Oh, you mean, for skinning? Well, that’s exactly what I’m doing now - well, prepared to do anyway, I ended up hard-coding the descriptions in my final rush on this version 0.8… it seems work pretty well, except I haven’t at all exercised it in anger.

Are you thinking of having your users do it? In those cases, it really helps if you have a data definition language - because then you can actually select from only the field names valid in the current context and not just have a free-form text file or text area.

But is a free-form text area so bad? Frankly, most people are smart enough to just write the JSON and be done with it, particularly if they can see a report on unknown names afterward.


#8

Yes, and I’m ok with hand-editing of text files.


#9

It’s worked great for me in the past, go for it!

Good error reporting is a useful feature here…


#10

Wow, great Jules. I was just gearing up to needing a JSON parser as finally my PHP life and my C++ life are starting to converge once more.

I’m going to have to plus one the YAML request, but JSON is pretty damn helpful regardless. :slight_smile:


#11

Hmm - reading some YAML info, it does look like a really good format, but waaay more complicated than JSON to parse! I wrote the JSON parser in a few hours, but I think a YAML one would take considerably longer!

It’s a cool format though, next time I fancy a bit of parser-writing, I’ll have a go!


#12

My theory is that long before you have to deal with YAML, you’ll have a solid mechanism to share embeddings of third-party libraries, so you can simply “point” to some well-known third-party library and a little of your wrapper code to get it into some Juce-y format.

Writing parsers is too much fun, because it’s just the right amount of easy and it’s a nice, abstract world…


#13

Can I request that ValueTrees can go to and from json please? In the same way they go to and from streams and XML?

Bruce


#14

[quote=“Bruce Wheaton”]Can I request that ValueTrees can go to and from json please? In the same way they go to and from streams and XML?

Bruce[/quote]

Indeed. Annoyingly, XML and ValueTrees don’t quite map onto a var/JSON structure, but I’ll find a way to bodge it!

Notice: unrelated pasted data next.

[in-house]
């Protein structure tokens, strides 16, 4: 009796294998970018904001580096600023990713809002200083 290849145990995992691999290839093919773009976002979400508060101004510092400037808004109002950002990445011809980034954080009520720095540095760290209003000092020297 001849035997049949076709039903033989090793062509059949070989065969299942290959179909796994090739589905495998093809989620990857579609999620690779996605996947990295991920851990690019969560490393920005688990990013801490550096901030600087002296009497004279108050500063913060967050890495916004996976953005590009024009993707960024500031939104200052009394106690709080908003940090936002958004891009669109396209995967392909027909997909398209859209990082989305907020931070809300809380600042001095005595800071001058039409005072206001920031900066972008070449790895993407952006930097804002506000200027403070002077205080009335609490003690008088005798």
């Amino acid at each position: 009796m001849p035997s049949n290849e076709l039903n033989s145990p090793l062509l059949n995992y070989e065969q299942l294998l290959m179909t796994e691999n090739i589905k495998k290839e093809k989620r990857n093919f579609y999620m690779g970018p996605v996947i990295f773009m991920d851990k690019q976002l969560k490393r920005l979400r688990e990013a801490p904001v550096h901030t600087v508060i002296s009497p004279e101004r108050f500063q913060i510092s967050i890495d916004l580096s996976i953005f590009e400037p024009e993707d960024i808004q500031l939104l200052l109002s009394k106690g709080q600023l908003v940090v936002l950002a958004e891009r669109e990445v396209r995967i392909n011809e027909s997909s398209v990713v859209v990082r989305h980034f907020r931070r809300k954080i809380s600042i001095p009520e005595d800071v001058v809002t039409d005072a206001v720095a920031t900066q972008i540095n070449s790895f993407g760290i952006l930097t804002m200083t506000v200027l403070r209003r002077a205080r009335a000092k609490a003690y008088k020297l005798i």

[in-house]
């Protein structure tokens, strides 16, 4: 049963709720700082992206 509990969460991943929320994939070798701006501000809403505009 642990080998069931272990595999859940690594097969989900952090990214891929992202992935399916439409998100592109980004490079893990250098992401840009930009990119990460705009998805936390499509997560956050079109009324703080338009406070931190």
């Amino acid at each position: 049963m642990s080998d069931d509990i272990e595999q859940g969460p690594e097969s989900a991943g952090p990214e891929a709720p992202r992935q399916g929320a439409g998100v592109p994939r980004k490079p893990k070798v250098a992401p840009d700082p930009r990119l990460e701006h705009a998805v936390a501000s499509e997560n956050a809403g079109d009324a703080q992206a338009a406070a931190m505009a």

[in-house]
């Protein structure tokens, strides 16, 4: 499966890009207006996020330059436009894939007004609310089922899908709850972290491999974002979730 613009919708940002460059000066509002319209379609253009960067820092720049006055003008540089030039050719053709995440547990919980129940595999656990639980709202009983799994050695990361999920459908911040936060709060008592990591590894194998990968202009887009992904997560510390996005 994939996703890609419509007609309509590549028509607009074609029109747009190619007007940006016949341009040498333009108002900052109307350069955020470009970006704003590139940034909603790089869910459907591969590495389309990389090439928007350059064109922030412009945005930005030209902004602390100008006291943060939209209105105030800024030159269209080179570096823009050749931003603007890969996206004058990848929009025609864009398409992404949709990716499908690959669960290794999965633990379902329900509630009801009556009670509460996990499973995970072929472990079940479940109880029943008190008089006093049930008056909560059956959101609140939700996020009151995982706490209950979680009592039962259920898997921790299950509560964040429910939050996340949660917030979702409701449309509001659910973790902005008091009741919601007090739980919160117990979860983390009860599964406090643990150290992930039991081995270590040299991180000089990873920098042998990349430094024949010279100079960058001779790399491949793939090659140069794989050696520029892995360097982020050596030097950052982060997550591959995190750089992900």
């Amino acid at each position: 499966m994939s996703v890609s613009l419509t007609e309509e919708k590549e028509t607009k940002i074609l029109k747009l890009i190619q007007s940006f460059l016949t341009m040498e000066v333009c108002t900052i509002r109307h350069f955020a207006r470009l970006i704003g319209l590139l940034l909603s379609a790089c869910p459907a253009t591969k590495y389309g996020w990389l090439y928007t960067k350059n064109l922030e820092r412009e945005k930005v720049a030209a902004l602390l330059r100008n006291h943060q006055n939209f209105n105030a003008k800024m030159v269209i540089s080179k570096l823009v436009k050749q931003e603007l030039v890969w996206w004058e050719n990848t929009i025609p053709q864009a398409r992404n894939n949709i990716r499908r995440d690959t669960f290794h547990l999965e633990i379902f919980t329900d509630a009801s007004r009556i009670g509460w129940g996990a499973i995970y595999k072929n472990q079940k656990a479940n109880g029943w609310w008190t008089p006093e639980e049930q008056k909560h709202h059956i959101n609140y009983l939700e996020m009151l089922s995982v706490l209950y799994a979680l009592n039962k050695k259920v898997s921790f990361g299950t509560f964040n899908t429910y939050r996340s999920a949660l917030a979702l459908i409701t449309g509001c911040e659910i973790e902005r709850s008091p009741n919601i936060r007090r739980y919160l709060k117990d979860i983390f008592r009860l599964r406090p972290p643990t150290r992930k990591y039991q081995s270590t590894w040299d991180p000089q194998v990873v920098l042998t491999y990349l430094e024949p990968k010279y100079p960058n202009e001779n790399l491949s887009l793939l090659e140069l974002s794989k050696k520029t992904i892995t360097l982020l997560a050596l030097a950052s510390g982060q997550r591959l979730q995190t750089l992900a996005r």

#15

Having done this before (damn, I keep chiming in with that - I feel like someone’s grandfather! - but I guess I’ve been doing this for over three decades. :-/ *(#$#)

There are minor difficulties in both directions - how do you represent arrays in XML? How do you represent CDATA and atrributes in JSON?

I created two “special” JSON field names: &attributes and &cdata (actually, I used .attributes and .cdata but it occurs to me this time that & is better as it should never appear in an XML attribute) and simply park attributes or cdata in associative array fields of this name.

The array issue I didn’t do a great job on, simply creating special tags and <0>, <1>, <2> in the XML. In hindsight, perhaps tags like <_>, <_0>, <_1> might be more obvious and less prone to collisions (is _ legal as a leading character in tags?!)

I’ll be interested to see what you come up with!


#16

Some of those my not affect me - sounds more like XML <> JSON than ValueTree.

Apart from persistence and default settings, I’m interested in getting and setting individual values or sets of values from arbitrary external sources.

Bruce


#17

ValueTree is somewhat less gnarly than XML, yes, so it should be easier!

If Jules doesn’t knock it out sooner, I’ll do it later, I need it “eventually” (but not this month).


#18

This might be a start…(I’m using ValueTree’s because of the listener functionality), and then when I need to serialize it I just make it a var then send it to the JSON::toString() function

	var valueTreeToVar(const ValueTree &vt)
	{
		
		DynamicObject* const resultObject = new DynamicObject();
		var result = resultObject;
		NamedValueSet& resultProperties = resultObject->getProperties();
		for (int i=0;i<vt.getNumProperties();i++)
		{	
			Identifier name(vt.getPropertyName(i));
			resultProperties.set(name,vt.getProperty(name));
		}
		for (int i=0;i<vt.getNumChildren();i++)
		{
			result.append(valueTreeToVar(vt.getChild(i)));
		}
		return result;
	}

ValueTree varToValueTree(const var &varresult,Identifier name)
	{
		ValueTree vt(name);
		if (varresult.isObject())
		{
			DynamicObject* object=varresult.getDynamicObject();
			NamedValueSet& props=object->getProperties();
			for (int i=0;i<props.size();i++)
				vt.setProperty(props.getName(i), props.getValueAt(i), NULL);
		}
		else {
			jassertfalse;
		}
		
		return vt;
	}